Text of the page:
If mystique has been forfeited, individual or organizational, there remains little to be lost through advertising. But the organization that seeks to retain mystique (often an unintended but advantageous byproduct of economy), will be set upon by wolves. The wolves will induce the company to talk, thereby diluting the special share the organization held in the imagination of the consumer. For the small organization, too much publicity is a bad thing. Once the talking starts, it is difficult to stop; too much is revealed. And consumers resent products into which they are unable to invest beliefs of their own, as the demystified product is not easily fetishized. When a product is not permitted a life in the imagination of the consumer, it will be its unhappy fate to be stockaded by an ad firm.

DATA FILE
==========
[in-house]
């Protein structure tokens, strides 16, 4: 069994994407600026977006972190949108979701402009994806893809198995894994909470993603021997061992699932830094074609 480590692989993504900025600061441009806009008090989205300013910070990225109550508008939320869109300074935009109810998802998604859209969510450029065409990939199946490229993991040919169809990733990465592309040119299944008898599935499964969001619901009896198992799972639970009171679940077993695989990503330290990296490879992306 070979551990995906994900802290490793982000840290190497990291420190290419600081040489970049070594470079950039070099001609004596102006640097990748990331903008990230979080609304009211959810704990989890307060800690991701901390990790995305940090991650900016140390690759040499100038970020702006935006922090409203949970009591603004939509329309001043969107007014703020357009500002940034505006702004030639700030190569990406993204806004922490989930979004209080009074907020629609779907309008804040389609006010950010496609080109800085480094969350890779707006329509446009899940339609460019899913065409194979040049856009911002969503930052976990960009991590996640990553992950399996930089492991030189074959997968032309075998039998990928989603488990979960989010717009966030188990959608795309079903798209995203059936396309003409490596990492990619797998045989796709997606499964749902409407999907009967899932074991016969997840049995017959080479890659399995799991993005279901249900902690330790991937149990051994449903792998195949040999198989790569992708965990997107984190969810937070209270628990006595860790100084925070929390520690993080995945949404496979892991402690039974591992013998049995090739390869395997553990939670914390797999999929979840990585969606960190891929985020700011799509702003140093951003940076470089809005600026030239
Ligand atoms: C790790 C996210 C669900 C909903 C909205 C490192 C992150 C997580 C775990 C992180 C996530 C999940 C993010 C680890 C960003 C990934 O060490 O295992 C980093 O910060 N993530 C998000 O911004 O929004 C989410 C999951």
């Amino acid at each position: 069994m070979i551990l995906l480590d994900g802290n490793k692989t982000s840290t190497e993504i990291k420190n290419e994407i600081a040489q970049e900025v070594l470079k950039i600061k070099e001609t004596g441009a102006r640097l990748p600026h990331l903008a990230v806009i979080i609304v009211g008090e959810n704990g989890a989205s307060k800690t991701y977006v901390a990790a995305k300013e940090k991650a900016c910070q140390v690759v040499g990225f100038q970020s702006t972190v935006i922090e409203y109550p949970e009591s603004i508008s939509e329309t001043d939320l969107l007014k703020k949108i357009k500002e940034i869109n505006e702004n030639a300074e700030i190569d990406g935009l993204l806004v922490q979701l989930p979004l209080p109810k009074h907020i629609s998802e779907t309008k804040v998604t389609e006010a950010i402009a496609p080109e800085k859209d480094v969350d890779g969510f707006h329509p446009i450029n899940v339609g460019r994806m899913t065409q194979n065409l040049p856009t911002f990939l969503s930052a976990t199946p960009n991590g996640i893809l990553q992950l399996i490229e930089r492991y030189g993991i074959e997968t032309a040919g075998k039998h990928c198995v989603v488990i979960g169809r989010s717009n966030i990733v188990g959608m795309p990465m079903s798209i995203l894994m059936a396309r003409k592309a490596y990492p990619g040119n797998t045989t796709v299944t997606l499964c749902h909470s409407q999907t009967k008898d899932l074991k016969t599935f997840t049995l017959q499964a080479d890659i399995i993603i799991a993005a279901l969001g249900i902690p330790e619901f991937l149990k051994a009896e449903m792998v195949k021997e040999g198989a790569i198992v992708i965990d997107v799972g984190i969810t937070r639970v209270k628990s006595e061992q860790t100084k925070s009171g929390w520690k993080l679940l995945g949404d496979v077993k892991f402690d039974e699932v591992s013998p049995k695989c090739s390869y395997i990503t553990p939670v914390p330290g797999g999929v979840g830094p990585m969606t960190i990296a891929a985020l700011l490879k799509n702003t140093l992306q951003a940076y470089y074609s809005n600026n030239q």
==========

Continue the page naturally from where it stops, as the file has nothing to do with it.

Once represented, an organization or its product ceases to represent itself. Autonomy is lost. This is the aim of the organization’s competitors: the ensnared product’s evolution in the marketplace has become guided. The organization, if its identity hinged upon the assailed product, will not easily recover from the blows struck by a competitor with better organizational intelligence and bountiful resources, and will wince at every new feint.